Potlucks are a fun way to gather with friends and relatives or coworkers and religious groups to share a meal that everyone can contribute to! But if you’re trying to stick to a particular dietary pattern or have special dietary restrictions, potlucks can be anxiety-inducing. Not to worry! By following a few easy tips and tricks, you’ll be navigating your next potluck with ease (once it’s COVID-19 safe to do so, of course).
The easiest way to navigate a potluck on a diet is to bring something you can eat!
Here are some flavorful (and diet-friendly) crowd-pleasing recipes to bring to your next potluck:
Mayo-free Potato Salad (dairy-free, gluten-free, nut-free, paleo, vegan)
Oven-Roasted Eggplant (dairy-free, gluten-free, paleo, nut-free, low-carb, keto, low-cal, vegan)
Chicken Satay Skewers (dairy-free, gluten-free, paleo, low-carb, keto)
Greek Salad (dairy-free, gluten-free, paleo, low-carb, keto, vegan)
In a pinch? A veggie tray with hummus, guacamole, or homemade black bean dip is a great choice. If you have a little time to spare, you can impress the group with a homemade dip, which is always fresher and more flavorful than store bought! Here are some easy recipe ideas:
Now that we’ve covered what you can bring, what else should you look for?
Oftentimes main dishes at a potluck are drowning in cheese and inflammatory oils or are high in saturated fat. While those options are probably best to avoid, sometimes you’ll find shrimp cocktail, chicken skewers, or pulled chicken – all of which can provide you with some protein to fill your plate without straying too far from your typical habits.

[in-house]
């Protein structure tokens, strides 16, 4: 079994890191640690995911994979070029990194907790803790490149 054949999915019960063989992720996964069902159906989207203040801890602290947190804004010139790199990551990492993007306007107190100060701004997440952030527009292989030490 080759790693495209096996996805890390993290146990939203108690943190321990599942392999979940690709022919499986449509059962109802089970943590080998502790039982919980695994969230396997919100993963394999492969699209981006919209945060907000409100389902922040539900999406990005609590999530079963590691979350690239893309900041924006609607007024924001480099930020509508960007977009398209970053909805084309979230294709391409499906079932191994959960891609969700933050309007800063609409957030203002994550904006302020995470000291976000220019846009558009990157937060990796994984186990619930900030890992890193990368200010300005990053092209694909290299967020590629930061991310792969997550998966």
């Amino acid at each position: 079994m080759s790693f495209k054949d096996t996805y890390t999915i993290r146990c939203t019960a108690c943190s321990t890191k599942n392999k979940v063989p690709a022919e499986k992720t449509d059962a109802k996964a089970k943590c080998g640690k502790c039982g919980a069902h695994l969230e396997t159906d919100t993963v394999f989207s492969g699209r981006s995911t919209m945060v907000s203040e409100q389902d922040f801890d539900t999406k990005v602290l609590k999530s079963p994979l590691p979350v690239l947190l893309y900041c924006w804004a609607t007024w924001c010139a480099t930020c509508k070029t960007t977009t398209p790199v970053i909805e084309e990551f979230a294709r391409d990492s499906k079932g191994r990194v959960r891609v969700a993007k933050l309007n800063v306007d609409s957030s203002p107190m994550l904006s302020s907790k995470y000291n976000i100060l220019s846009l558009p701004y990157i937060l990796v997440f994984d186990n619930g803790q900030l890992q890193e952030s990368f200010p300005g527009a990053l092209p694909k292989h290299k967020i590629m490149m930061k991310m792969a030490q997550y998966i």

Veggies and Fruit:
A sure fire way to stick to your diet at a potluck is to scan the food table for fresh options. There is bound to be a fruit or veggie tray/ dish or a salad to enjoy. Always be on the lookout for dishes that have fresh ingredients and that aren’t covered in thick sauces or cheese.
Is it okay to indulge in your favorite potluck treat
It’s probably in your best interest to stick to your diet if you: are following a very specific plan in preparation for an athletic pursuit, are following an elimination diet, or have a medical condition or allergy with specific dietary recommendations. If you’re simply trying to improve your health, lose weight, or transition to a healthier lifestyle, it’s totally acceptable to enjoy your favorite treats on occasion and in moderation. In order to avoid going overboard, try to fill up 80% of your plate with options that do fit your goals first and foremost, and then reserve that last 20% for a small treat or a dish you’re craving. This will allow you to stick to your goals without restricting yourself entirely, which can lead to more cravings and frustration in the long run!